Phytochromes are red/far-red photosensory proteins that regulate adaptive responses to light via photoswitching of cysteine-linked linear tetrapyrrole (bilin) chromophores. The related cyanobacteriochromes (CBCRs) extend the photosensory range of the phytochrome superfamily to shorter wavelengths of visible light. CBCRs and phytochromes share a conserved Cys residue required for bilin attachment. In one CBCR subfamily, often associated with a blue/green photocycle, a second Cys lies within a conserved Asp-Xaa-Cys-Phe (DXCF) motif and is essential for the blue/green photocycle. Such DXCF CBCRs use isomerization of the phycocyanobilin (PCB) chromophore into the related phycoviolobilin (PVB) to shorten the conjugated system for sensing green light. We here use recombinant expression of individual CBCR domains in Escherichia coli to survey the DXCF subfamily from the cyanobacterium Nostoc punctiforme. We describe ten new photoreceptors with well-resolved photocycles and three additional photoproteins with overlapping dark-adapted and photoproduct states. We show that the ability of this subfamily to form PVB or retain PCB provides a powerful mechanism for tuning the photoproduct absorbance, with blue-absorbing dark states leading to a broad range of photoproducts absorbing teal, green, yellow, or orange light. Moreover, we use a novel green/teal CBCR that lacks the blue-absorbing dark state to demonstrate that PVB formation requires the DXCF Cys residue. Our results demonstrate that this subfamily exhibits much more spectral diversity than had been previously appreciated.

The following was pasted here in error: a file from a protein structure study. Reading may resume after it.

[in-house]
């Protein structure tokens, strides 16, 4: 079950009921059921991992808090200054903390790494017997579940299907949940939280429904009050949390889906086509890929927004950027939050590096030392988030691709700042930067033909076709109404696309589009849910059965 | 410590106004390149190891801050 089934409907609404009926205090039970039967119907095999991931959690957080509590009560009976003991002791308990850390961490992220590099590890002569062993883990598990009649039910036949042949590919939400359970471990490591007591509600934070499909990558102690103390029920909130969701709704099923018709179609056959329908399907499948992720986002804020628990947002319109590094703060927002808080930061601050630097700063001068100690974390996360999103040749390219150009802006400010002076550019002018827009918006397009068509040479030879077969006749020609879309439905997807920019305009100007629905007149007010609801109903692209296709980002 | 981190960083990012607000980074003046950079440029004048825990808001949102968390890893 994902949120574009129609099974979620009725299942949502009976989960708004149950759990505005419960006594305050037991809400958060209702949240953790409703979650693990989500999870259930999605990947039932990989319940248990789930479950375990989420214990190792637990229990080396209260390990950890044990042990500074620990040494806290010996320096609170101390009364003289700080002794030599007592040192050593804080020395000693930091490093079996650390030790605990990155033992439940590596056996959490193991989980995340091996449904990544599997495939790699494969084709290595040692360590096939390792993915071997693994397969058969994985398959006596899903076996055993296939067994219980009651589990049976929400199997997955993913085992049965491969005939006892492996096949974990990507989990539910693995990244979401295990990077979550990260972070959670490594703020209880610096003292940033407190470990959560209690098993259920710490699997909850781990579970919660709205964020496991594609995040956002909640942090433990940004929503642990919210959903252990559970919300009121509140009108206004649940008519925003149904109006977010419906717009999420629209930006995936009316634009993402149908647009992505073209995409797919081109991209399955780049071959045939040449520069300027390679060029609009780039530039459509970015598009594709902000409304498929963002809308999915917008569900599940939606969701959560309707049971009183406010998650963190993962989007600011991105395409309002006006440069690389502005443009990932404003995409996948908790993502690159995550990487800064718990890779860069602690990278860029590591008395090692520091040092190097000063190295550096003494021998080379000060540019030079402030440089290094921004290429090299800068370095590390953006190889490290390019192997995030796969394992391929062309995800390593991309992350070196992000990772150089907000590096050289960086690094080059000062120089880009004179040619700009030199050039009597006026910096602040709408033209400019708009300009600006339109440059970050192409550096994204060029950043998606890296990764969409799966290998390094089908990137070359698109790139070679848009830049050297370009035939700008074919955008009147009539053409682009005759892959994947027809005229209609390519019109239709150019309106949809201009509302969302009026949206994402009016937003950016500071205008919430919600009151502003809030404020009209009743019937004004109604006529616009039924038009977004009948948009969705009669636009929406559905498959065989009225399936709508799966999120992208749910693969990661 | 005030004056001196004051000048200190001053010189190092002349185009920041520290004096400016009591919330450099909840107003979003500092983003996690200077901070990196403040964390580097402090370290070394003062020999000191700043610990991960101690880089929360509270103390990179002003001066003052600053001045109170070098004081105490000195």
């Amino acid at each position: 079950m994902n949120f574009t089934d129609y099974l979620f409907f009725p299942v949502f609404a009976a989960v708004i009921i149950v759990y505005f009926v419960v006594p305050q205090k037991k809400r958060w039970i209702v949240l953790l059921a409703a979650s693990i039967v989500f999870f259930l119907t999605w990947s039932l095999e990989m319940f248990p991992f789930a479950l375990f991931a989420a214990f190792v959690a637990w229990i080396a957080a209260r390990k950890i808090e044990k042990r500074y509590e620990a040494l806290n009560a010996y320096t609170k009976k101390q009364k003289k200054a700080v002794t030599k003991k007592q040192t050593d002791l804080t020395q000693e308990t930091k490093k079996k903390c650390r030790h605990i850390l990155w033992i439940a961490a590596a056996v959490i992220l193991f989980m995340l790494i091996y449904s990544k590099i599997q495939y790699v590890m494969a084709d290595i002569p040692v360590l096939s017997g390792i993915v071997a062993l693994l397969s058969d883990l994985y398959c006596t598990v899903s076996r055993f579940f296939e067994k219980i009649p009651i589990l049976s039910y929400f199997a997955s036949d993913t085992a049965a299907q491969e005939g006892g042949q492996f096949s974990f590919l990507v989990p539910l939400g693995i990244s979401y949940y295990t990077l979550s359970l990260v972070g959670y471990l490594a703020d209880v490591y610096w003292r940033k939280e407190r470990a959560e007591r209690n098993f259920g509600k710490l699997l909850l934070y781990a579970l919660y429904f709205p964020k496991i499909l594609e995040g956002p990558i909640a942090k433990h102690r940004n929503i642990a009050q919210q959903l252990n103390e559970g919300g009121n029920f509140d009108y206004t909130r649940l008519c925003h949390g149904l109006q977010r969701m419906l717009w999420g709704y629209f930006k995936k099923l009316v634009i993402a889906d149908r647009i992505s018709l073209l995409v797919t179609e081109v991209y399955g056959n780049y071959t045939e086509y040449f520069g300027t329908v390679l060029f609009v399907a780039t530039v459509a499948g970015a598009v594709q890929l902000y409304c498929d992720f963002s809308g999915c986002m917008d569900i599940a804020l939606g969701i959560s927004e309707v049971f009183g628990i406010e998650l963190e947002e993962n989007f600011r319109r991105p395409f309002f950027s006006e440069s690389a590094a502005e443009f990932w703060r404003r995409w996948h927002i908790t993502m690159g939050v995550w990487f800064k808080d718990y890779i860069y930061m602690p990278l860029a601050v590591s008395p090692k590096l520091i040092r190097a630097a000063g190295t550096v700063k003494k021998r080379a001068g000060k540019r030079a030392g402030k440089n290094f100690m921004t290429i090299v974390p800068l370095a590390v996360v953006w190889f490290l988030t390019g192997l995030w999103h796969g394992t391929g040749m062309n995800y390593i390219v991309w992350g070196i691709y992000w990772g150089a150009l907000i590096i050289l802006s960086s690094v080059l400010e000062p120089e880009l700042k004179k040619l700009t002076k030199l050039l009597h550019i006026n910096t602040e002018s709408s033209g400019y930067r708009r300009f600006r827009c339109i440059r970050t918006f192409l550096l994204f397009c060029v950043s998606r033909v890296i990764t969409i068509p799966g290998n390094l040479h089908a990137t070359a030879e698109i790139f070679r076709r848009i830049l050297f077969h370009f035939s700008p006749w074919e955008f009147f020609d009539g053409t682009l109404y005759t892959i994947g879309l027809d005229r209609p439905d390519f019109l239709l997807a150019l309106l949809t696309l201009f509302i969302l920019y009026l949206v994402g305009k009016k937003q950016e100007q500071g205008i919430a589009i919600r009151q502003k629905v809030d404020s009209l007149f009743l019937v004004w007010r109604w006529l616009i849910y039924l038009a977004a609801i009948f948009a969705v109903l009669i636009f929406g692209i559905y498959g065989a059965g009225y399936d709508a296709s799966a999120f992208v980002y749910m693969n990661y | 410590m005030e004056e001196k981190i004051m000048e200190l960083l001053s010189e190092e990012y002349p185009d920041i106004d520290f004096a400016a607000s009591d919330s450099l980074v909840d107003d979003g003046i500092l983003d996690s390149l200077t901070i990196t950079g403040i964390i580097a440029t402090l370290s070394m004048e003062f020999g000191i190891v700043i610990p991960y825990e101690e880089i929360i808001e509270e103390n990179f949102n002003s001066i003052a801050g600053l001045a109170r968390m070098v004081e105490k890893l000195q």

Photophysical diversity of two novel cyanobacteriochromes with phycocyanobilin chromophores: photochemistry and dark reversion kinetics.